Connor’s parents want to be rid of him because he’s a troublemaker. Risa has no parents and is being unwound to cut orphanage costs. Lev’s unwinding has been planned since his birth, as part of his family’s strict religion. Brought together by chance, and kept together by desperation, these three unlikely companions make a harrowing cross-country journey, knowing their lives hang in the balance. If they can survive until their eighteenth birthday, they can’t be harmed — but when every piece of them, from their hands to their hearts, are wanted by a world gone mad, eighteen seems far, far away.

Goodreads

My thoughts

Why have reviews led me to believe that this series isn’t good? If the rest of it is as good as this first book, I’m going to be talking about it extensively! Unwind had everything I look for in a YA dystopian: the protagonists going against the system, questions of ethics, brutal scenes that should never happen (a certain scene might have scarred me for life…). A special aspect I really liked about this book is that through the nature of following teenagers meant to be unwound, we also follow teenagers with bad relationships with their parents. Why is that great, you may ask? Well, that’s me who prefers reading about dysfunctional families over loving ones, and this is an entire series full of them! I’m in heaven!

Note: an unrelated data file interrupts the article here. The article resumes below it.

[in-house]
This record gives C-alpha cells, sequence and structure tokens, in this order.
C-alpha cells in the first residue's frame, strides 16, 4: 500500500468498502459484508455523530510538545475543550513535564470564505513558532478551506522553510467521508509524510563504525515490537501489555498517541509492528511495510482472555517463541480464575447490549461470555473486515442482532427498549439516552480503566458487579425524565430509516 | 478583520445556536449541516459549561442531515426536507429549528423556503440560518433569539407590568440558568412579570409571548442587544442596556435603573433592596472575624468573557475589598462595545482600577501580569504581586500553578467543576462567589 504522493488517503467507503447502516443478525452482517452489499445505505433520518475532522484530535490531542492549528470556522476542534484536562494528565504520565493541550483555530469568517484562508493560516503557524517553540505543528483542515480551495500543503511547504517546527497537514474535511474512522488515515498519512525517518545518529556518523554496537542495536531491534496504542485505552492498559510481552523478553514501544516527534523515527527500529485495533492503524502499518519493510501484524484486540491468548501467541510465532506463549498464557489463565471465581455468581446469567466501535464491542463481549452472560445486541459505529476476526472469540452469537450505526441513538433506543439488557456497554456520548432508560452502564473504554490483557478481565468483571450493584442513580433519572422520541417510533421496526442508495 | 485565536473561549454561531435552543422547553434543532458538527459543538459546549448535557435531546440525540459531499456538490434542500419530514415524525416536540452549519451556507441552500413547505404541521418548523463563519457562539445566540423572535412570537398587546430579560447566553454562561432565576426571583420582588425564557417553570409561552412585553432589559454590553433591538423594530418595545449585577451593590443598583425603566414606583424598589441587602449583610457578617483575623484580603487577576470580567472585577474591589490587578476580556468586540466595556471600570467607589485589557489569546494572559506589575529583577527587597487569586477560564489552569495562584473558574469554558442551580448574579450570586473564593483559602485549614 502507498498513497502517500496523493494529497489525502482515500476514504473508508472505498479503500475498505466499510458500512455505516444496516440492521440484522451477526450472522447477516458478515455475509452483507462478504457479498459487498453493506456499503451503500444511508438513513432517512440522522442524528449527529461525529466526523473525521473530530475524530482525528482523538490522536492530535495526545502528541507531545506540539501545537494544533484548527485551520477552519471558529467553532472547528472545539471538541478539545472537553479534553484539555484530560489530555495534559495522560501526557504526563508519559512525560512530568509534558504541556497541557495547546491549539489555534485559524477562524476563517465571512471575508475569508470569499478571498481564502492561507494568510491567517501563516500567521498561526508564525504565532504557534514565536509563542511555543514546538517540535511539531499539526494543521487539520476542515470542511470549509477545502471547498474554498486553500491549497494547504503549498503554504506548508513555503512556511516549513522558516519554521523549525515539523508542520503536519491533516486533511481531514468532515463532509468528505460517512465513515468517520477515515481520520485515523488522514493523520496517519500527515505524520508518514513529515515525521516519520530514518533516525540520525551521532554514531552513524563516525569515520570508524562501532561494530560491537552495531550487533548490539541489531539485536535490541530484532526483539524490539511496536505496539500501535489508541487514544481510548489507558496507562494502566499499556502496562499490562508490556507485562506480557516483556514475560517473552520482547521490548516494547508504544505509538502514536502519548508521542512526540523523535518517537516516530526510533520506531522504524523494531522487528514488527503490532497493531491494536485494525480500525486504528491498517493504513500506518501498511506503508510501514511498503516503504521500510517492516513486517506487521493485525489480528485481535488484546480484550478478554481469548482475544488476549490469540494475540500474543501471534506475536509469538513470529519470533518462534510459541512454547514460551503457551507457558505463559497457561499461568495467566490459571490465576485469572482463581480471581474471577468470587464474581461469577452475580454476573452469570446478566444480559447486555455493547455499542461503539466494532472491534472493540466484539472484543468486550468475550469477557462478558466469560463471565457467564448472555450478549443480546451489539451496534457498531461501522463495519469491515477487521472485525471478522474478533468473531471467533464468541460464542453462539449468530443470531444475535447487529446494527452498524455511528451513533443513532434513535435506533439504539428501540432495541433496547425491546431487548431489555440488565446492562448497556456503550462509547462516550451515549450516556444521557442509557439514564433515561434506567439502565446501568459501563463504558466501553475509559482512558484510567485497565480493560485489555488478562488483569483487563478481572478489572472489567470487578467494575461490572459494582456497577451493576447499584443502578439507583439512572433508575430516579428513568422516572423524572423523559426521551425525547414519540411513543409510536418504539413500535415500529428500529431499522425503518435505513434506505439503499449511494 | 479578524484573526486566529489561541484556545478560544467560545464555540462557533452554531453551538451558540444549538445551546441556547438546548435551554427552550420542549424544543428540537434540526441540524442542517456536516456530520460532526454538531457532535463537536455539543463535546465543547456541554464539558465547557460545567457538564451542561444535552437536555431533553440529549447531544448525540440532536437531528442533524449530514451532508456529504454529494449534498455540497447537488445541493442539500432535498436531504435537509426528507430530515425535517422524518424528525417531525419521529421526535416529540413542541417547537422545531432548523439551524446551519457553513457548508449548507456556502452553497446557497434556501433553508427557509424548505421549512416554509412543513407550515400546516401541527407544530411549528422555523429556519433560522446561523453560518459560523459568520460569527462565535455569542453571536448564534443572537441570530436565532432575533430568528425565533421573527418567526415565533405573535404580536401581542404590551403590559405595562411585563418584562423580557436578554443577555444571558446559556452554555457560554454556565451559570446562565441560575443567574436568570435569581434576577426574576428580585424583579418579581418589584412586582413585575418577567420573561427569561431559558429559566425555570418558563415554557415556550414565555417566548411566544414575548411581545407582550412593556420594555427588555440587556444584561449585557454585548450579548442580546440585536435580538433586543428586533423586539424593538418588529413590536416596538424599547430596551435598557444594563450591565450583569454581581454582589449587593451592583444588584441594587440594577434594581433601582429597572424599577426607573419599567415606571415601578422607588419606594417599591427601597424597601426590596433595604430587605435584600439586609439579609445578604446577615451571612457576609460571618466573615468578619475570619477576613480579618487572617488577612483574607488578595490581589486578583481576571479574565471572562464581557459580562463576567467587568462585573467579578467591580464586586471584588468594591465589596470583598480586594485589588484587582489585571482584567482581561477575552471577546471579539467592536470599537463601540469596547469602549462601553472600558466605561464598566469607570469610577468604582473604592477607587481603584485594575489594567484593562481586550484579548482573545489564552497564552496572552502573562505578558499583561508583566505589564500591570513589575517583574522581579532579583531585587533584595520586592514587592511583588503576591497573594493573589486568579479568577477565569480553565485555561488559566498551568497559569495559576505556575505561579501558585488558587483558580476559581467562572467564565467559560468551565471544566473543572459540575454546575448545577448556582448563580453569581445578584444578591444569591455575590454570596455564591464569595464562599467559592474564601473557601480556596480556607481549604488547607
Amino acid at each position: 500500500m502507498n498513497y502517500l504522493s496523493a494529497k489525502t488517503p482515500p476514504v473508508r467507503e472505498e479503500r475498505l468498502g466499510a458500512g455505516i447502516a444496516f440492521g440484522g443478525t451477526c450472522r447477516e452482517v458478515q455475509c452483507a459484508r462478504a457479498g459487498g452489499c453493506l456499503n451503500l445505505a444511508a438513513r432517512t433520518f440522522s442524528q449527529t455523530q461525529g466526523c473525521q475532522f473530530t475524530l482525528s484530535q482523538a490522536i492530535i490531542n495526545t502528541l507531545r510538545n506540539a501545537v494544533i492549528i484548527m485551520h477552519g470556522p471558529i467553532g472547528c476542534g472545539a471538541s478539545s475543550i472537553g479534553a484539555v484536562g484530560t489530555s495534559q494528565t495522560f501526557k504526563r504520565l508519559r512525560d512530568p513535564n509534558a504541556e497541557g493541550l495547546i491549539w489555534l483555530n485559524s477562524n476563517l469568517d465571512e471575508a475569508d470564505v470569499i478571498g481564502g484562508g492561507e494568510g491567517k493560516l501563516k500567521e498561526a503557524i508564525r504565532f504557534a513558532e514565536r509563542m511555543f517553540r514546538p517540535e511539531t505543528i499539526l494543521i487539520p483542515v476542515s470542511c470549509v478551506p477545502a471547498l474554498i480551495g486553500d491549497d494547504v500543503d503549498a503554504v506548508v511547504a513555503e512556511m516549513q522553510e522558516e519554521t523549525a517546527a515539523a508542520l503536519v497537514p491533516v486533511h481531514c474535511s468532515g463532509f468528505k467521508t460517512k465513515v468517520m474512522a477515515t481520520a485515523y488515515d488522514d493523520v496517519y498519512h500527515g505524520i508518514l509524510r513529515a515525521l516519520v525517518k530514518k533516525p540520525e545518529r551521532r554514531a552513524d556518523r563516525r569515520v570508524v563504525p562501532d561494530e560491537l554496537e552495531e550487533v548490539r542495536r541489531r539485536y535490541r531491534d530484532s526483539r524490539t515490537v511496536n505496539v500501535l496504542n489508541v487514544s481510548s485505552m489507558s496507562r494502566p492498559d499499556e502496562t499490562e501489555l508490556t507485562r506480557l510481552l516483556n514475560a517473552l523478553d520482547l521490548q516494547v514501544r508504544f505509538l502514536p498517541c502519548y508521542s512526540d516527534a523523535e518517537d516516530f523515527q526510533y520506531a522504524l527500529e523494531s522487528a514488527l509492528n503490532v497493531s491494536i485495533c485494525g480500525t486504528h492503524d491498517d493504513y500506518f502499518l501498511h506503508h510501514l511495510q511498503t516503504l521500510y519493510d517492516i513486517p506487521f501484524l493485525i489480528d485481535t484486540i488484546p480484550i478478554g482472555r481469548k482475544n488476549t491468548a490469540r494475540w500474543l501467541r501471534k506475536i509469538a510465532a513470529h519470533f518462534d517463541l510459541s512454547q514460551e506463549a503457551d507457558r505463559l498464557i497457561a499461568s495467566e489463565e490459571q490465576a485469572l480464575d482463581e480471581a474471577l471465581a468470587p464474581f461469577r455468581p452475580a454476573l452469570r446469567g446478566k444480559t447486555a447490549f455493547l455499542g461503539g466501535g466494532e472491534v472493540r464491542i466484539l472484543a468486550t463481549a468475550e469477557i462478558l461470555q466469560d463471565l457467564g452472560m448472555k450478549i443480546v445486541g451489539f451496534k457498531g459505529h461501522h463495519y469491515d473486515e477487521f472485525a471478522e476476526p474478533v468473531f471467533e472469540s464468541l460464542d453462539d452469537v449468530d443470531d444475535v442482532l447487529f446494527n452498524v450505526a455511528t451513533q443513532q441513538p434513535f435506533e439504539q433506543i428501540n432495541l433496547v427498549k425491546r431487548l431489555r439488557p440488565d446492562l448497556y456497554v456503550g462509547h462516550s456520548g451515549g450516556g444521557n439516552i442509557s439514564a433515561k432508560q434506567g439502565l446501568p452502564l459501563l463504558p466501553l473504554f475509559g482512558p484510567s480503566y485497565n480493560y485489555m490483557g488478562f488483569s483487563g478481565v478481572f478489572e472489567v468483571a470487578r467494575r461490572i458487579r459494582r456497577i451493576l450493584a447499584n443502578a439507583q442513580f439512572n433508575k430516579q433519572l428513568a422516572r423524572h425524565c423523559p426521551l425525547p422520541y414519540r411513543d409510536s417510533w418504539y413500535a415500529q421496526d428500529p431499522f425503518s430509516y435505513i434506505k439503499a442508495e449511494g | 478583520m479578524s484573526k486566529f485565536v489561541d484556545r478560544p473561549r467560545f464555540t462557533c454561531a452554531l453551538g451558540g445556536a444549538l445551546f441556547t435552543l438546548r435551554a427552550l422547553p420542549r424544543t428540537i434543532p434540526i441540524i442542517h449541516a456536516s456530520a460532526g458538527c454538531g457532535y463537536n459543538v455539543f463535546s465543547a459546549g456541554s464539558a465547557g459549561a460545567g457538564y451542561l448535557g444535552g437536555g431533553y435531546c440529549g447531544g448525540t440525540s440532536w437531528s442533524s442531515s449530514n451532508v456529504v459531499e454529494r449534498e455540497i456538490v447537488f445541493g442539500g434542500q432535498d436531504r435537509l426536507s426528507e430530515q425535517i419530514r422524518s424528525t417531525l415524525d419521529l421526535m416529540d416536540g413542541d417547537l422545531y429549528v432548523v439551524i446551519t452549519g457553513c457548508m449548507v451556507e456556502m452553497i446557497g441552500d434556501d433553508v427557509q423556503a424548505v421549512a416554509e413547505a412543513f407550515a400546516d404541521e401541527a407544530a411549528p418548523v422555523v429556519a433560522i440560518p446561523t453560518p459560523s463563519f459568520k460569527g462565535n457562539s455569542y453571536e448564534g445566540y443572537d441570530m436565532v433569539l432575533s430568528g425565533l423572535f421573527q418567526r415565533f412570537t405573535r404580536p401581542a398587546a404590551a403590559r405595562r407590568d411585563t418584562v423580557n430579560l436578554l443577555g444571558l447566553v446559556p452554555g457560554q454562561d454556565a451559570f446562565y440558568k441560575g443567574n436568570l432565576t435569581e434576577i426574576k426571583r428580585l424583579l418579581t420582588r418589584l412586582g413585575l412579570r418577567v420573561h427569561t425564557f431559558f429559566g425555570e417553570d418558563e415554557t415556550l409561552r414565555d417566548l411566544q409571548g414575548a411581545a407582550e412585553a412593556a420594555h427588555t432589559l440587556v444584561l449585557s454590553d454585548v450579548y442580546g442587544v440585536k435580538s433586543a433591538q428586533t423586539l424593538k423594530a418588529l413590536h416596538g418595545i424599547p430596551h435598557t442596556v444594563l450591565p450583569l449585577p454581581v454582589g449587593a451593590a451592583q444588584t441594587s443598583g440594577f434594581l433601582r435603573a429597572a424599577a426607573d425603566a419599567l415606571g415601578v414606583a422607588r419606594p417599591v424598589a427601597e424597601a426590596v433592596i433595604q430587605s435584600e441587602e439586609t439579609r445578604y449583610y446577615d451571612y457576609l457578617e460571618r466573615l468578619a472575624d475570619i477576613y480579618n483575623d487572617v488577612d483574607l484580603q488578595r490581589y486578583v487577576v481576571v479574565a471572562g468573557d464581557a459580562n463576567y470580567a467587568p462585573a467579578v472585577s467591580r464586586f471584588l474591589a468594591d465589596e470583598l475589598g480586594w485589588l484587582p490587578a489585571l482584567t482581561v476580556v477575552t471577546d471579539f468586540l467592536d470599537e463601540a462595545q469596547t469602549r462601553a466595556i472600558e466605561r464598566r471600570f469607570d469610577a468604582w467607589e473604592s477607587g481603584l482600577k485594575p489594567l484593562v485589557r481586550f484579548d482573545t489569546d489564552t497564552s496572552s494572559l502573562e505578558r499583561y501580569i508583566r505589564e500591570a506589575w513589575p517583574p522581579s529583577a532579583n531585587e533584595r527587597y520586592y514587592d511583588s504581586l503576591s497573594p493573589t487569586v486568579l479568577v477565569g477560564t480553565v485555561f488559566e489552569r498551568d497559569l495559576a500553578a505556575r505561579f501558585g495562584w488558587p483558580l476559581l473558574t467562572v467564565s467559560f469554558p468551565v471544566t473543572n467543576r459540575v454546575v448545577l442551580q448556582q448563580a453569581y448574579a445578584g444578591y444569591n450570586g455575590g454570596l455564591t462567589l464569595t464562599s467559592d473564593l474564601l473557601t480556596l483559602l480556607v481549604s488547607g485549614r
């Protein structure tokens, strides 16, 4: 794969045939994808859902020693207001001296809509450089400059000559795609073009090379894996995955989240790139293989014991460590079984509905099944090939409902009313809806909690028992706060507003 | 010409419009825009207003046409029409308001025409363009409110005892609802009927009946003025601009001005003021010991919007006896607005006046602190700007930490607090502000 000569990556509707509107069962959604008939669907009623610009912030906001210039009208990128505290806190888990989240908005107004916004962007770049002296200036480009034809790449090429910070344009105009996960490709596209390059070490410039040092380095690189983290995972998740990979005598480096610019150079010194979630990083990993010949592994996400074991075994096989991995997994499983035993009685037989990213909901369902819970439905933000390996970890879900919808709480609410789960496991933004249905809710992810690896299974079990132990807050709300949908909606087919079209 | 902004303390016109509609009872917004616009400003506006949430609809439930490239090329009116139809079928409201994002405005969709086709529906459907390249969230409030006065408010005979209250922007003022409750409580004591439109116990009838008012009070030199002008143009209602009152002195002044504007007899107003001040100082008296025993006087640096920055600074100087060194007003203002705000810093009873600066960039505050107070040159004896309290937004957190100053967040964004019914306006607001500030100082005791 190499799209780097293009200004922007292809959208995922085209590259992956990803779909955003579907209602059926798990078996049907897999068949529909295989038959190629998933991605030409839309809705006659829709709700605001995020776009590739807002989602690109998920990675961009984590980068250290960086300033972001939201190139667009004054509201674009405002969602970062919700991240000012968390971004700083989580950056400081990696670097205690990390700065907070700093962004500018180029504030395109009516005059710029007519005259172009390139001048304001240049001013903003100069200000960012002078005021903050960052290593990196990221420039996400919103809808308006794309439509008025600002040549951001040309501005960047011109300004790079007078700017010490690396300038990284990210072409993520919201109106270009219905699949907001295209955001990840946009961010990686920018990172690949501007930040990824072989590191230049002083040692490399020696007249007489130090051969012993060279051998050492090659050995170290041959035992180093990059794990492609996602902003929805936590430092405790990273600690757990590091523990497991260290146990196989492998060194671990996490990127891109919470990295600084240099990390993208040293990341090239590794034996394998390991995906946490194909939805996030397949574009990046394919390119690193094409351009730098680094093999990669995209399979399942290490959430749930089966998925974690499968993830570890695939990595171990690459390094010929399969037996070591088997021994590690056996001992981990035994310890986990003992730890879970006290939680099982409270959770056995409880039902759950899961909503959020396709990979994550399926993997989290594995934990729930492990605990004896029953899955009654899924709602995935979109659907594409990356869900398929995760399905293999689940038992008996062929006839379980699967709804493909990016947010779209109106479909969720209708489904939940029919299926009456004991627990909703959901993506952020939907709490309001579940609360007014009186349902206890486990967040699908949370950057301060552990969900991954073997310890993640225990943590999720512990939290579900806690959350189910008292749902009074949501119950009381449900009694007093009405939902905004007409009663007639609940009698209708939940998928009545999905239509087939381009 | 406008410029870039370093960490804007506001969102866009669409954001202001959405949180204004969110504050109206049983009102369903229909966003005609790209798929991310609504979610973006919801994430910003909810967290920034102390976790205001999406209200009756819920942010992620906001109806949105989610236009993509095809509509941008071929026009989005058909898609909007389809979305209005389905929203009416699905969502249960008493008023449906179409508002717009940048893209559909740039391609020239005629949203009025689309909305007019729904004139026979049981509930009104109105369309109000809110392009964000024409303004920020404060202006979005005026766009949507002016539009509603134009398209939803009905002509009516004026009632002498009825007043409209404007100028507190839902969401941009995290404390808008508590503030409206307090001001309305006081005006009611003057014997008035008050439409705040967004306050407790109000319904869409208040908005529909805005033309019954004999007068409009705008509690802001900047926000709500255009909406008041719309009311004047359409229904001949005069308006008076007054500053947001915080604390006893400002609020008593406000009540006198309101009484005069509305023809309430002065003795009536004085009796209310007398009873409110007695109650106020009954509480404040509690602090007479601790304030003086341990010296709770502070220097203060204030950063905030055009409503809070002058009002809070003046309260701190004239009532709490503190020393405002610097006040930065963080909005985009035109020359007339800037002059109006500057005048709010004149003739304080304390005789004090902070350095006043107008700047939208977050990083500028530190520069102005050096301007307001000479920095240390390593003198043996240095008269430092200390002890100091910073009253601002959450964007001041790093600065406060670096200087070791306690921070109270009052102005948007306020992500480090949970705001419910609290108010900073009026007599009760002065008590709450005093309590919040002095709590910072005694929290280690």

I also need to talk about Neal Shusterman, of course, because this is the sixth book of his that I read and I have yet to rate anything lower than four stars. In this book, in particular, I was so impressed with his plot twists, not only because there were multiple, but also because of how he set them up and revealed them. They definitely took me by surprise more than once, which also kept me invested because at no point did I have an idea of where this book was going. I’m also very fond of a special type of chapter that I’ve noticed Shusterman likes to put in his books, which are short chapters from the perspectives of random people that Shusterman uses to develop the world. They are always so efficient because he can make you care about this person you don’t even know the name of so they don’t feel like they’re interrupting the story while they give small insights into the world that the main characters can’t give you.